High-speed trains are available to major cities in Germany including Erfurt (€40, 30 minutes), Berlin (€49, 70 minutes), Frankfurt (€88, 2:40 hours), Munich (€117, 3 hours), Hamburg (€106, 3:15 hours). Prague (€66, 4:40 hours) can be reached with an additional transfer in Dresden; or by train and bus via Leipzig (3.5 hours). Tickets may be much cheaper if booked in advance.

By bus[edit]

see long distance bus travel in Germany

By car[edit]

From Leipzig, take the A14 west to the B100.

Get around[edit]

Map of Halle

By tram[edit]

Hallesche Verkehrs-AG (HAVAG) operates the local surface street tram. It passes most major attractions downtown and will take you to and from the main train station. Tickets are available at the office in the Marktplatz, from vending machines or from the drivers. 1-hour tickets cost €2.20 if bought from a vending machine, somewhat more if bought from the driver. Day passes cost €5.

Market square in Halle


  • 1 Marktkirche Unser Lieben Frauen, . Late Gothic cathedral where Luther preached. Contains Luther's death mask. Handel was baptized here. Church: Free; Luther exhibit: €2. Marktkirche Unser Lieben Frauen (Q538370) on Wikidata Marktkirche Unser Lieben Frauen on Wikipedia
  • 2 Händel-Haus Halle, Große Nikolaistraße 5, . The house where Georg Friedrich Händel was born, now a museum dedicated to his life and works. Displays his works, letters, and manuscripts. Adult: €5; Student: €3.50. Händel-Haus (Q1386963) on Wikidata Handel House on Wikipedia
  • 3 Burg Giebichenstein, Seebener Straße 1 (Take tram 7 or 8 to Burg Giebichenstein). Old Castle that's now been converted into an art school. Is right on the Saale river. Great views of the city. Giebichenstein Castle (Q885088) on Wikidata Giebichenstein Castle on Wikipedia
  • 4 Kunstmuseum Moritzburg, Friedemann-Bach-Platz 5 (take a tram from Marktplatz to Moritzburgring. Go left down Moritzburgring). Th-Tu 10:00-18:00. Castle which has now been converted into a great art museum. Has exhibits which include works by Klimt, Ernst, and Klee. Highlights include Lyonel Feininger's paintings of famous Halle landmarks. Adult: €7; Student: €5. Moritzburg (Q879819) on Wikidata Moritzburg (Halle) on Wikipedia
  • 5 Neustadt (take tram 2). The township built by the GDR in the 1980s to house chemical plant workers. It is a poignant example of East German architecture. Halle-Neustadt (Q896427) on Wikidata Halle-Neustadt on Wikipedia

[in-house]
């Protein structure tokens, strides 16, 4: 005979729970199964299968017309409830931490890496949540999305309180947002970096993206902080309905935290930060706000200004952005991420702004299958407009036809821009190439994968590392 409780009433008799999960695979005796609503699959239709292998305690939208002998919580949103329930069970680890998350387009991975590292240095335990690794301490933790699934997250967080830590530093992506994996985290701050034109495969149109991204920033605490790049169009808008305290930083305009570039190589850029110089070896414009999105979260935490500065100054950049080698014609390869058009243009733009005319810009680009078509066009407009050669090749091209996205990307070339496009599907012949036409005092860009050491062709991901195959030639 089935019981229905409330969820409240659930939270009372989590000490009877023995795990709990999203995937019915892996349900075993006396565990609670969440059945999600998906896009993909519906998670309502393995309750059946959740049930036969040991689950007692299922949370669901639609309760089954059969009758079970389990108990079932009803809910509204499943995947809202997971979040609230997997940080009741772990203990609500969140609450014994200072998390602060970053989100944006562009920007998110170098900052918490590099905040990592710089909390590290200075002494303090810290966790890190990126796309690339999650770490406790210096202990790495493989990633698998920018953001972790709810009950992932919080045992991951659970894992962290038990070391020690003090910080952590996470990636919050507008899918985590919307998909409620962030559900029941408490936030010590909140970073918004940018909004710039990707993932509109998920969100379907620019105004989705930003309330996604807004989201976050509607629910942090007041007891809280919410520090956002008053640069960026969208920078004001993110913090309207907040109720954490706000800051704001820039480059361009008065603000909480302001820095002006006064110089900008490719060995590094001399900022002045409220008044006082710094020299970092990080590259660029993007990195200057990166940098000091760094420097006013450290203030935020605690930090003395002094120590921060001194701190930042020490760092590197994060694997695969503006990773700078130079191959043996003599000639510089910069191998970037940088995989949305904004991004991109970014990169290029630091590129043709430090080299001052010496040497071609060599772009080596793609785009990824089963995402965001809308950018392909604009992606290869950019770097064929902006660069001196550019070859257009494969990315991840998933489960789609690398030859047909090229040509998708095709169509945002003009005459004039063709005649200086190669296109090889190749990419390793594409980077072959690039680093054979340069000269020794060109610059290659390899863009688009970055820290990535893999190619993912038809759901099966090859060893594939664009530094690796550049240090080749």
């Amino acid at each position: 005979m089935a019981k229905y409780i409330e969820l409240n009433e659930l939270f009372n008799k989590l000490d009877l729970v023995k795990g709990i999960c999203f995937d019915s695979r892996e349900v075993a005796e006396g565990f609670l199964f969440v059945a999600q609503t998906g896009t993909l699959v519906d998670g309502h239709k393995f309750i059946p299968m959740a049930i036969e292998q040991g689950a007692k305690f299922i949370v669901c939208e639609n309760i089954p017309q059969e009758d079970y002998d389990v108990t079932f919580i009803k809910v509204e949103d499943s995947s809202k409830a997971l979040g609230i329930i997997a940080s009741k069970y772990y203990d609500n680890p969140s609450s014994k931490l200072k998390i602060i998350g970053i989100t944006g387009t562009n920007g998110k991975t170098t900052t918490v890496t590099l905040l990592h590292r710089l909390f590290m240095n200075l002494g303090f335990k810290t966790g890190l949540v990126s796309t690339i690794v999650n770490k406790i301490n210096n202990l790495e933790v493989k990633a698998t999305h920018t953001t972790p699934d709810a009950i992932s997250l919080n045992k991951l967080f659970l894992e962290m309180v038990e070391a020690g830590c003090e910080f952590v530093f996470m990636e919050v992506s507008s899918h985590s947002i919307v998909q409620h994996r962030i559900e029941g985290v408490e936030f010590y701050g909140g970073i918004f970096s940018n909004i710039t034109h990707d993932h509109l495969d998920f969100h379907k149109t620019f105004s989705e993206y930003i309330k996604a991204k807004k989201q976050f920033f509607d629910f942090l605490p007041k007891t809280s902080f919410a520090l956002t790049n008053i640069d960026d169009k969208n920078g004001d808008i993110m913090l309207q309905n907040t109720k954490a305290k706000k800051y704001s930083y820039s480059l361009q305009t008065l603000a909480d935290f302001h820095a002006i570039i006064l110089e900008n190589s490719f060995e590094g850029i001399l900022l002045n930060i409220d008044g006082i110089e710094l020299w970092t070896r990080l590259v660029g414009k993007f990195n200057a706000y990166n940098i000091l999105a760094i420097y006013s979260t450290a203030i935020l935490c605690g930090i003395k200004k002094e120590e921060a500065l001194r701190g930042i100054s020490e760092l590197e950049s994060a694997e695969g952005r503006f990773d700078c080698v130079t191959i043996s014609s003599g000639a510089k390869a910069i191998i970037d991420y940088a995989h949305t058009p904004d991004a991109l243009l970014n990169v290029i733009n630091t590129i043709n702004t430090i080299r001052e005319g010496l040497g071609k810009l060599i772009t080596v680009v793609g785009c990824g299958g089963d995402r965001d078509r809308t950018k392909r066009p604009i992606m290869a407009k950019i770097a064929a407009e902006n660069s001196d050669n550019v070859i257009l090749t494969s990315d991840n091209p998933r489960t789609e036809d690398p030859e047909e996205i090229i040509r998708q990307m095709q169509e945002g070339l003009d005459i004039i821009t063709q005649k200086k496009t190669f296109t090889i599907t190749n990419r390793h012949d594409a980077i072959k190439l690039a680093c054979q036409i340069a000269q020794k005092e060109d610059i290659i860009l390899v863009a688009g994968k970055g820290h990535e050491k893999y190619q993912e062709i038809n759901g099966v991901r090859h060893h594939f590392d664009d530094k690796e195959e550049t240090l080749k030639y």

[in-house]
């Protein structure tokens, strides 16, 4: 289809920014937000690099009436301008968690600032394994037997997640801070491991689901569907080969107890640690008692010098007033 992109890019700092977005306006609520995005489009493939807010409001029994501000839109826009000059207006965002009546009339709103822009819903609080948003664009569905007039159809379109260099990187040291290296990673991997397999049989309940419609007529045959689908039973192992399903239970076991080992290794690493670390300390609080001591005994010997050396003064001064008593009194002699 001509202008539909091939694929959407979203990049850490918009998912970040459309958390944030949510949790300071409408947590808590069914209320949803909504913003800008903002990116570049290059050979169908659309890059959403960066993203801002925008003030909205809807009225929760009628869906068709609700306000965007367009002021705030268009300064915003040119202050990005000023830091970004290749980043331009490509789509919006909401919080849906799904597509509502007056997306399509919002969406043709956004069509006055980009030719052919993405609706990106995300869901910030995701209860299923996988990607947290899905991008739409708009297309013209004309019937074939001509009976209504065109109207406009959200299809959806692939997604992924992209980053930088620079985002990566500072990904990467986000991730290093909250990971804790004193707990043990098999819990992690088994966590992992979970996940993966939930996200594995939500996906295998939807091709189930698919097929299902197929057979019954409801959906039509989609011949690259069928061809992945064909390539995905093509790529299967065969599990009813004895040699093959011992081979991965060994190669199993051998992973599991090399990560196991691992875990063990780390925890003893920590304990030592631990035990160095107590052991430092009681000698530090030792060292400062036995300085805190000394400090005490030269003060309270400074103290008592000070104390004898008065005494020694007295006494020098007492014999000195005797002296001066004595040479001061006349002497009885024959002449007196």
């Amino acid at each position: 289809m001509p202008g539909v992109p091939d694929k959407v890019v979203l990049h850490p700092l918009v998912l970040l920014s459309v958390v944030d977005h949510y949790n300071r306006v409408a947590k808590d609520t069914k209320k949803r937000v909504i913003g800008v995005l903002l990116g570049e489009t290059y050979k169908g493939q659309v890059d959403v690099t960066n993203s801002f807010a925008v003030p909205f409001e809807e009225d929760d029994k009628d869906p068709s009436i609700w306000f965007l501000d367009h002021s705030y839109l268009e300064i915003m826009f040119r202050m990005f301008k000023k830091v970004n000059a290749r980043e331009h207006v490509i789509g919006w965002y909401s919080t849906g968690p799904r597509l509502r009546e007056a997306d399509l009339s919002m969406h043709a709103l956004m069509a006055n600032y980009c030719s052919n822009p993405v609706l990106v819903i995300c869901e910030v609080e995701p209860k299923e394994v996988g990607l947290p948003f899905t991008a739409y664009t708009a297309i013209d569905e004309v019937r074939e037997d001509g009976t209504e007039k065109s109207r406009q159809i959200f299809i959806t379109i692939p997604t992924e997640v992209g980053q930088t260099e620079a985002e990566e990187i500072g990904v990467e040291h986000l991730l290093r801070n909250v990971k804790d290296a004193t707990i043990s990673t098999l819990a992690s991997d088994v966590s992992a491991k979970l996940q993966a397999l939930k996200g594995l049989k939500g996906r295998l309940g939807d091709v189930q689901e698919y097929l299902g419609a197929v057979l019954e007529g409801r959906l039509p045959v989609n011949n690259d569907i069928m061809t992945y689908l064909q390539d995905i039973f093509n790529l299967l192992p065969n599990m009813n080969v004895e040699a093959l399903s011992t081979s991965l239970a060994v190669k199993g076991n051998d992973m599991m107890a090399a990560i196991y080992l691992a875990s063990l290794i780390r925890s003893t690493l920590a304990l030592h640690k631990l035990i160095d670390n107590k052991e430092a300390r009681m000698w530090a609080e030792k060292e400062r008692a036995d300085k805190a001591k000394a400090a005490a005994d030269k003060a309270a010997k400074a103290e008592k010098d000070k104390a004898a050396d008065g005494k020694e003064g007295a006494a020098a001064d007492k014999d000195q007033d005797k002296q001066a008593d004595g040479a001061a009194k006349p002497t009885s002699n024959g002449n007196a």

• 6 Halloren Schokoladen-Museum, Delitzscher Straße 70, . The Halloren Chocolate Factory is the oldest in Germany. The origins date back to the founding of a honey cake bakery in 1804. Halloren Schokoladenmuseum (Q23788242) on Wikidata
  • 7 Beatles Museum, Alter Markt 12, . W-Su 10:00-20:00. Three floors of memorabilia owned by fan Rainer Moers. Adult: €5. Beatles-Museum Halle (Q813227) on Wikidata
  • 8 Landesmuseum für Vorgeschichte (Halle), Richard-Wagner-Straße 9 (Take tram 7 towards Kröllwitz, stop Landesmuseum), . Tu-F 09:00-17:00; Sa Su holidays 10:00-18:00. The State Museum of Prehistory is the archaeological museum of Saxony-Anhalt with Nebra Sky disk and Eulau family graves as highlights. Adult: €5; children: €2.50. Halle State Museum of Prehistory (Q1332407) on Wikidata Halle State Museum of Prehistory on Wikipedia
  • 9 Franckesche Stiftungen, Franckeplatz (Take tram 4, 7 or 9 from main station, stop Franckeplatz), +49 345 2127 450, . Tu-Su 10:00-17:00. The Francke Foundations are a unique ensemble of historical school buildings dating back to the age of enlightenment (founded 1698); the buildings today house departments of Halle University, several schools and other cultural and social institutions. Highlights are the baroque Cabinet of Artefacts and Curiosities and the Historical Library. Occasionally concerts, lectures and conferences. Adult: €6; children: free. Francke Foundations (Q276846) on Wikidata Francke Foundations on Wikipedia




Leipziger Straße is the main shopping street in downtown Halle. It branches off of the southeast corner of the Marktplatz. There you will find many retail shops and chain fast food restaurants.



Make sure you try some döner kebap. It's heavily Germanized Turkish food. Halle has some of the best döner in Germany.

  • 1 Ökoase, Kleine Ulrichstraße 2. Vegetarian restaurant popular among the hippie crowd. Try the Arabic tomato soup, Greek vegetable stew, or Swiss chard coconut soup. Only open for lunch on weekdays. Soups €6, mains €9-11.
  • 2 Gaststätte Zum Brotkasten, Sternstraße 8. German restaurant
  • 3 Bagel 29, Große Ulrichstraße 29.
  • 4 MC-FT, Weidenplan 2. Bistro
  • 5 Tristan, Bornknechtstraße 2. Canteen
  • 6 Toros Döner, Mittelstraße 14. Kebab and other Turkish specialties.
  • 7 Mr. Baguettkov, Marienstraße 3. Baguettes


  • 8 Gasthaus "Zum Schad", Kleine Klausstraße 3 (Take tram 7, 8, 12, 6, or 3 to Reileck). German restaurant and private brewery that boasts having served Mikhail Gorbachev.